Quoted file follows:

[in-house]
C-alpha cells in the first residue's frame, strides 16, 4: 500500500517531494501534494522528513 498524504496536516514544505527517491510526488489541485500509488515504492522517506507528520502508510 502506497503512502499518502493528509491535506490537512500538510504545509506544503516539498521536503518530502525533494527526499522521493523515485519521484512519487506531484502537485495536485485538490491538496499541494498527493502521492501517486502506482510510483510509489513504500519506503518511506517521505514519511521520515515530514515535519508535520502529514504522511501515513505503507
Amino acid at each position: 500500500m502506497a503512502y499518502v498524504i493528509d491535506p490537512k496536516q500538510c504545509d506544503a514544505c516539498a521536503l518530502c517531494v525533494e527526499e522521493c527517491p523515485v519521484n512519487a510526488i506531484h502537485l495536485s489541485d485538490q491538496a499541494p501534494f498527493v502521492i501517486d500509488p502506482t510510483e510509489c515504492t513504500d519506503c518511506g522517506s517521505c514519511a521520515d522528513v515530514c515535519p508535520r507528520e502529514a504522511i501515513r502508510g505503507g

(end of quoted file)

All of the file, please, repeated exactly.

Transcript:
[in-house]
C-alpha cells in the first residue's frame, strides 16, 4: 500500500517531494501534494522528513 498524504496536516514544505527517491510526488489541485500509488515504492522517506507528520502508510 502506497503512502499518502493528509491535506490537512500538510504545509506544503516539498521536503518530502525533494527526499522521493523515485519521484512519487506531484502537485495536485485538490491538496499541494498527493502521492501517486502506482510510483510509489513504500519506503518511506517521505514519511521520515515530514515535519508535520502529514504522511501515513505503507
Amino acid at each position: 500500500m502506497a503512502y499518502v498524504i493528509d491535506p490537512k496536516q500538510c504545509d506544503a514544505c516539498a521536503l518530502c517531494v525533494e527526499e522521493c527517491p523515485v519521484n512519487a510526488i506531484h502537485l495536485s489541485d485538490q491538496a499541494p501534494f498527493v502521492i501517486d500509488p502506482t510510483e510509489c515504492t513504500d519506503c518511506g522517506s517521505c514519511a521520515d522528513v515530514c515535519p508535520r507528520e502529514a504522511i501515513r502508510g505503507g